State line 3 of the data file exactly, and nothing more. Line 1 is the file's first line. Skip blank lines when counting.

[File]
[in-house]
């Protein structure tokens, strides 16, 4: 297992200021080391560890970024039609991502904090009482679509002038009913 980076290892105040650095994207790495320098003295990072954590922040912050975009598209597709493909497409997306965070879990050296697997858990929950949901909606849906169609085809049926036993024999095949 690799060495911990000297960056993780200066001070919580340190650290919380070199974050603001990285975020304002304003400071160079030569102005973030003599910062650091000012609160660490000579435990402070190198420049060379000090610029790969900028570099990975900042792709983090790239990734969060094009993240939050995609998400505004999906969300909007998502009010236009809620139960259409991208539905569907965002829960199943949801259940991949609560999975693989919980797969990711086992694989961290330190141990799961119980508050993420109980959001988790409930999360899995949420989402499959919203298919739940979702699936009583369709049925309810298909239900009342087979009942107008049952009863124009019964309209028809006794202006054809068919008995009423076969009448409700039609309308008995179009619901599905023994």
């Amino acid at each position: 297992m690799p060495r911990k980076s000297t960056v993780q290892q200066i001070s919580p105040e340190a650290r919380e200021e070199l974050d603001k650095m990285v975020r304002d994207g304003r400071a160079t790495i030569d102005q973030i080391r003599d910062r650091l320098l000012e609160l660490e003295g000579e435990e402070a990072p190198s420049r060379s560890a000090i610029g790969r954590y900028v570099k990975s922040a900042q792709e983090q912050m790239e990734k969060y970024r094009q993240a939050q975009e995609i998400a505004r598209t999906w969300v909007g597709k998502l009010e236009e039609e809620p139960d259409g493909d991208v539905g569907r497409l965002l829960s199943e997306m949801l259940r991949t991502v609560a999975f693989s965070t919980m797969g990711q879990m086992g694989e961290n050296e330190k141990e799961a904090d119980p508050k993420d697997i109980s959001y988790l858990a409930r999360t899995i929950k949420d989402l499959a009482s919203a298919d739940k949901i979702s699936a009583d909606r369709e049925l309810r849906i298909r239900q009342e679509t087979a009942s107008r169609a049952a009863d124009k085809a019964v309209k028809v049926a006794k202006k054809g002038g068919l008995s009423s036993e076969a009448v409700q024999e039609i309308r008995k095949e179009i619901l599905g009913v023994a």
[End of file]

């Amino acid at each position: 297992m690799p060495r911990k980076s000297t960056v993780q290892q200066i001070s919580p105040e340190a650290r919380e200021e070199l974050d603001k650095m990285v975020r304002d994207g304003r400071a160079t790495i030569d102005q973030i080391r003599d910062r650091l320098l000012e609160l660490e003295g000579e435990e402070a990072p190198s420049r060379s560890a000090i610029g790969r954590y900028v570099k990975s922040a900042q792709e983090q912050m790239e990734k969060y970024r094009q993240a939050q975009e995609i998400a505004r598209t999906w969300v909007g597709k998502l009010e236009e039609e809620p139960d259409g493909d991208v539905g569907r497409l965002l829960s199943e997306m949801l259940r991949t991502v609560a999975f693989s965070t919980m797969g990711q879990m086992g694989e961290n050296e330190k141990e799961a904090d119980p508050k993420d697997i109980s959001y988790l858990a409930r999360t899995i929950k949420d989402l499959a009482s919203a298919d739940k949901i979702s699936a009583d909606r369709e049925l309810r849906i298909r239900q009342e679509t087979a009942s107008r169609a049952a009863d124009k085809a019964v309209k028809v049926a006794k202006k054809g002038g068919l008995s009423s036993e076969a009448v409700q024999e039609i309308r008995k095949e179009i619901l599905g009913v023994a």